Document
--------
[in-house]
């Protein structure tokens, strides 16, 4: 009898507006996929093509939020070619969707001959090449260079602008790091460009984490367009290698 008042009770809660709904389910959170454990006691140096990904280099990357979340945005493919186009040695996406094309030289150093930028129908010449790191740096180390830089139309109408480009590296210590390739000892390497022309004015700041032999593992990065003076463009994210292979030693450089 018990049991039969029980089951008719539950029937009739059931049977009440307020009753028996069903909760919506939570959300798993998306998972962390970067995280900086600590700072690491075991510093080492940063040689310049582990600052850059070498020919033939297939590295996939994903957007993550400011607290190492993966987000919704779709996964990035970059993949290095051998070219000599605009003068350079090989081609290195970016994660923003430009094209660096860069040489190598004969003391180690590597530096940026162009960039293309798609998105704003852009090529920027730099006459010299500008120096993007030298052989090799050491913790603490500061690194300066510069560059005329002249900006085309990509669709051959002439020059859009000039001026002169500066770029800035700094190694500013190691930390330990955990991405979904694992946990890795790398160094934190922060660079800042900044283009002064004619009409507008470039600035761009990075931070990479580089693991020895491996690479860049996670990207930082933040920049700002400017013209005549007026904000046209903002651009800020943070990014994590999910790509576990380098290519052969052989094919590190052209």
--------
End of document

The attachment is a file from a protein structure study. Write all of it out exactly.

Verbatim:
[in-house]
């Protein structure tokens, strides 16, 4: 009898507006996929093509939020070619969707001959090449260079602008790091460009984490367009290698 008042009770809660709904389910959170454990006691140096990904280099990357979340945005493919186009040695996406094309030289150093930028129908010449790191740096180390830089139309109408480009590296210590390739000892390497022309004015700041032999593992990065003076463009994210292979030693450089 018990049991039969029980089951008719539950029937009739059931049977009440307020009753028996069903909760919506939570959300798993998306998972962390970067995280900086600590700072690491075991510093080492940063040689310049582990600052850059070498020919033939297939590295996939994903957007993550400011607290190492993966987000919704779709996964990035970059993949290095051998070219000599605009003068350079090989081609290195970016994660923003430009094209660096860069040489190598004969003391180690590597530096940026162009960039293309798609998105704003852009090529920027730099006459010299500008120096993007030298052989090799050491913790603490500061690194300066510069560059005329002249900006085309990509669709051959002439020059859009000039001026002169500066770029800035700094190694500013190691930390330990955990991405979904694992946990890795790398160094934190922060660079800042900044283009002064004619009409507008470039600035761009990075931070990479580089693991020895491996690479860049996670990207930082933040920049700002400017013209005549007026904000046209903002651009800020943070990014994590999910790509576990380098290519052969052989094919590190052209």